Harvoni safe, effective in teens with HCV genotype 1
All adolescent patients available for follow-up after treatment with Harvoni for chronic hepatitis C genotype 1 achieved sustained virologic response at 12 weeks with no serious adverse events, further supporting its approval in this population.
“Treatment of pediatric patients has been controversial as the current standard of care, pegylated interferon and weight-based ribavirin, is associated with significant side effects, including growth impairment, and poor tolerability,” William F. Balistreri, MD, from the Cincinnati Children’s Hospital Medical Center, and colleagues wrote. “Similar to what has been observed in adults, treatment with ledipasvir-sofosbuvir was well tolerated in adolescents.”
From November 2014 to October 2015, researchers evaluated the safety and efficacy of Harvoni (ledipasvir/sofosbuvir, Gilead Sciences) in 100 patients aged 12 years to 17 years with chronic HCV genotype 1a (81%) or 1b (19%) in a phase 2 trial. Most patients were treatment-naive (80%), white (90%) and female (63%).
Ninety-eight patients achieved SVR at week 12 (95% CI, 93-100). Two patients were lost to follow-up. The rate of SVR was 98% (95% CI, 91-100) among treatment-naive patients. All patients who were treatment-experienced achieved SVR (95% CI, 83-100).
The most common adverse events included headache (27%), diarrhea (14%) and fatigue (13%), all of which were of mild or moderate intensity. The researchers observed no serious adverse events and no patient discontinued due to adverse events.
During a pharmacokinetic analysis, the plasma exposures of sofosbuvir, ledipasvir and GS-331007 in the adolescent patients were within the predefined pharmacokinetic equivalence boundaries of 50% to 200% compared with adults from the phase 2 and 3 studies of Harvoni.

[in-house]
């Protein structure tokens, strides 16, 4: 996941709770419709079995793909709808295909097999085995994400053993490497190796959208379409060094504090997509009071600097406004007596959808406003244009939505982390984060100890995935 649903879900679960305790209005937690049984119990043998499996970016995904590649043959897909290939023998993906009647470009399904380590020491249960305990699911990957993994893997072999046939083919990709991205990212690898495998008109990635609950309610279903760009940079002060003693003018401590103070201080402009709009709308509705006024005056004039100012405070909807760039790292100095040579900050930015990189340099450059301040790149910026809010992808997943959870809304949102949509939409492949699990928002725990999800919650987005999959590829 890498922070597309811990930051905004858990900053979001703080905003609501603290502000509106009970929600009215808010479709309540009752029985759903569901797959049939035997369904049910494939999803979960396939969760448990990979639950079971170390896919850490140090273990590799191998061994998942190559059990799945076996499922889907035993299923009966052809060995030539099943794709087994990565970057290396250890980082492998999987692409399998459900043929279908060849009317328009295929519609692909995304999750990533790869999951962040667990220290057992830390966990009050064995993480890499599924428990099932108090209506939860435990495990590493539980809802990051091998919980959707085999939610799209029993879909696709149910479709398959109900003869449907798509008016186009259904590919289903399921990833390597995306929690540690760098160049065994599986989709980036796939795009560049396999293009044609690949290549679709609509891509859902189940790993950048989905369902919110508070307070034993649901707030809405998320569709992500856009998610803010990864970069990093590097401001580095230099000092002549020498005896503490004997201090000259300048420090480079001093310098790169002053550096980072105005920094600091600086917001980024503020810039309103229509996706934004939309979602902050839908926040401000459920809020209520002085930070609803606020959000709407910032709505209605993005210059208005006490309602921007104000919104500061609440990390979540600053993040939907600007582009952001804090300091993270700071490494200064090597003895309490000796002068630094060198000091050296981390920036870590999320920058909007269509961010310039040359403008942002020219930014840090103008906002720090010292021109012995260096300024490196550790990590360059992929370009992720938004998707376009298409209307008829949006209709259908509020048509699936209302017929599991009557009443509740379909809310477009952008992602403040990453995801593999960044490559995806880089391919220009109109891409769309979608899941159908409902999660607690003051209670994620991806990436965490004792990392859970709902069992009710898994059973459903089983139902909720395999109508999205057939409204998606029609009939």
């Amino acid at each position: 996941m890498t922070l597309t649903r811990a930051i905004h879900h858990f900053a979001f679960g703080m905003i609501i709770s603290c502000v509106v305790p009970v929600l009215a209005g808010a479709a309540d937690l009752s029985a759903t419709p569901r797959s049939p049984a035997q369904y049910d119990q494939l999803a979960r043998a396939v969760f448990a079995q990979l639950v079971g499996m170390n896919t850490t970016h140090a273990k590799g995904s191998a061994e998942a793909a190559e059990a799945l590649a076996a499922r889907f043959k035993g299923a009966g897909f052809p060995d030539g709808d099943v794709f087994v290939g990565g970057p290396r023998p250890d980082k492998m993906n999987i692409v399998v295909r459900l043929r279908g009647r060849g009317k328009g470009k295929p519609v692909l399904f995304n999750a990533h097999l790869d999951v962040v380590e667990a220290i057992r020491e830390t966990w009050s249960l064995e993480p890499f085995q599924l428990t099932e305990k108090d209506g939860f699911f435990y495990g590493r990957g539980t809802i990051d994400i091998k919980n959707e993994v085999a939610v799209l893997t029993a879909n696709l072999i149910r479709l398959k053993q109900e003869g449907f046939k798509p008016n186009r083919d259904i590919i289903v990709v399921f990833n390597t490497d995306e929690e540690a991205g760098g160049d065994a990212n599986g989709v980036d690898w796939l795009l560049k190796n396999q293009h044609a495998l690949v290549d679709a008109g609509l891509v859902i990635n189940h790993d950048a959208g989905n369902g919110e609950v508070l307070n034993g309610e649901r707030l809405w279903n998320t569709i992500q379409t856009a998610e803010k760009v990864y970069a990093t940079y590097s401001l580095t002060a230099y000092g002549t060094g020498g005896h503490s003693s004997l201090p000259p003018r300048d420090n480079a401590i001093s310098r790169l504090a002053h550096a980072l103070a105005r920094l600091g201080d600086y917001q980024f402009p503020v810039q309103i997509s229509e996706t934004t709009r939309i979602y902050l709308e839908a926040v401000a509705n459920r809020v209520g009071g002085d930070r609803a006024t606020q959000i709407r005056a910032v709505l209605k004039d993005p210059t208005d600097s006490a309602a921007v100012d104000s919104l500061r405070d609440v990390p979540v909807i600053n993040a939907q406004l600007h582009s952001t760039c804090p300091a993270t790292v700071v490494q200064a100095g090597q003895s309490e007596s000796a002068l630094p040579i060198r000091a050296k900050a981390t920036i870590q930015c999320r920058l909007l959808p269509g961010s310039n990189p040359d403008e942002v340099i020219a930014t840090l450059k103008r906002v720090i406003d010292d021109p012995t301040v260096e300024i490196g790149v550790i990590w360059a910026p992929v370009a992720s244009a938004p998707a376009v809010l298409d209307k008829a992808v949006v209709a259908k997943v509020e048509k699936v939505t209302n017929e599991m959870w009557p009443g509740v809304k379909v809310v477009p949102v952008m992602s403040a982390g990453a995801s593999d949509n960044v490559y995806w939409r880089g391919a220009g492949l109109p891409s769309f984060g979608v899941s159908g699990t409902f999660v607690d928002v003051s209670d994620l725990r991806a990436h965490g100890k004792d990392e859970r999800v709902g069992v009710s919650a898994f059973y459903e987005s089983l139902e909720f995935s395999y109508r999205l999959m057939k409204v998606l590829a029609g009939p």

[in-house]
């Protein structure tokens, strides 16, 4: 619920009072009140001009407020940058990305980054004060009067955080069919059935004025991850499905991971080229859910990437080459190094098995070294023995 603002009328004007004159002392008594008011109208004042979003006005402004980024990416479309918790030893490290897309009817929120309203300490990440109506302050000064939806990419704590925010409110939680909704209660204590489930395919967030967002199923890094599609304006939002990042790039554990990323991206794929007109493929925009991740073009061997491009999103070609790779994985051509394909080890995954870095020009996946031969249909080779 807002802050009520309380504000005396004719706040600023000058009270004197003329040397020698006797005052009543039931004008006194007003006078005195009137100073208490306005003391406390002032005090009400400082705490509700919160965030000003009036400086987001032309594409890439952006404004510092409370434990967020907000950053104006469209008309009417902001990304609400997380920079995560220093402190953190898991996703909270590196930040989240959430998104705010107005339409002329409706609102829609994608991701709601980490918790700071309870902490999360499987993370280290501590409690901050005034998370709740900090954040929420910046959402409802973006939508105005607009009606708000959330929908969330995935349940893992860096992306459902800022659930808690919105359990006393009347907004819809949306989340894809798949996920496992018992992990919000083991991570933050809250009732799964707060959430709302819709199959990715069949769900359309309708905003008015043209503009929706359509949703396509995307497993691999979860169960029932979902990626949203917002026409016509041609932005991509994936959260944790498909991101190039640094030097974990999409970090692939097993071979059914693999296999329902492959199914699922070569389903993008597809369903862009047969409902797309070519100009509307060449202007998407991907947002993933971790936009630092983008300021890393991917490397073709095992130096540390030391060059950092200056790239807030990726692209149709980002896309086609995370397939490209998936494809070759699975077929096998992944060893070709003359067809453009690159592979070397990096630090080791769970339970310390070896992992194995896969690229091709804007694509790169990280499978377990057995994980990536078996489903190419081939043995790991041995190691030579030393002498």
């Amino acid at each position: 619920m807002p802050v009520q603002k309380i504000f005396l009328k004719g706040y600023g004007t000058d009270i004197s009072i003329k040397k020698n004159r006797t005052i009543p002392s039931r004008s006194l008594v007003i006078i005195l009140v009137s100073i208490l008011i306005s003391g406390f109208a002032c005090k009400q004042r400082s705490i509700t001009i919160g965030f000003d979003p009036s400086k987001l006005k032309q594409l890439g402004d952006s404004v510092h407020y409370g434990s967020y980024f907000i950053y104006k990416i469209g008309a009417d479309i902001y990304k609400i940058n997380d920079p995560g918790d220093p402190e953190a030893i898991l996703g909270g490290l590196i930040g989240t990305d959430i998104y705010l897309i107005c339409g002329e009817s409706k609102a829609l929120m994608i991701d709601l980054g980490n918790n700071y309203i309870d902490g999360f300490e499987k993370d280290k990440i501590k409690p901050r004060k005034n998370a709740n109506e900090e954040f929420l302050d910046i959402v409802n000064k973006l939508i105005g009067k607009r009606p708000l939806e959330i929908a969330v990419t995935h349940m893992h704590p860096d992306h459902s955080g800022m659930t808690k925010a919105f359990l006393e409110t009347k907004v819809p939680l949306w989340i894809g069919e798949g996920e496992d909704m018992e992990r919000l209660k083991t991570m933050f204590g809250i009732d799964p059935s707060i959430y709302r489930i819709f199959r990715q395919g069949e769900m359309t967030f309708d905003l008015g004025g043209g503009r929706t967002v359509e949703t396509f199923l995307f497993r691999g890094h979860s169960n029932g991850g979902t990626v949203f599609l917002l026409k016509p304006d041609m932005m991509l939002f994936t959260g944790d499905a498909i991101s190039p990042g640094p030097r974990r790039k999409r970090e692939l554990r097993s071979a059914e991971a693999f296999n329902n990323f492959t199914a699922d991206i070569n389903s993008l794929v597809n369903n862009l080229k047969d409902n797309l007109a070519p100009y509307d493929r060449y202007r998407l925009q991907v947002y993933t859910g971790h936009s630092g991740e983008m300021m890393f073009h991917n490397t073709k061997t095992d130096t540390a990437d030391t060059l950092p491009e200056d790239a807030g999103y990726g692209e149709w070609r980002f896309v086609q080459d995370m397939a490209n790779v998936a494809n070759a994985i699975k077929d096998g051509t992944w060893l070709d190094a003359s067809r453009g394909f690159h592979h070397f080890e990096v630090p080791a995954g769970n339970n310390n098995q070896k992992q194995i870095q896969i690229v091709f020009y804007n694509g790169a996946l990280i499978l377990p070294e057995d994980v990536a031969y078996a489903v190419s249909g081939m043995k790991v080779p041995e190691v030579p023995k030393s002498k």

Five patients had NS5A resistance-associated substitutions (RAS) and 5 had NS5B RAS, all of whom were treatment naive and achieved SVR.
“Many children with chronic HCV have deferred treatment until these newer options receive approval for pediatric use, putting them at risk for disease progression,” Balistreri and colleagues concluded. “Successful treatment of children with HCV could have several public health benefits, including reductions in the rates of disease progression and transmission. Data from adults indicate that successful treatment with ledipasvir-sofosbuvir leads to improvements in quality of life.”
As of April, 2017, Harvoni received approval for the treatment of pediatric patients 12 years and older or at least 77 lb with HCV genotypes 1, 4, 5 or 6 without cirrhosis or with mild cirrhosis. – by Talitha Bennett
Disclosure: Balistreri reports he received grants from Gilead. Please see the full study for the other researchers’ relevant financial disclosures.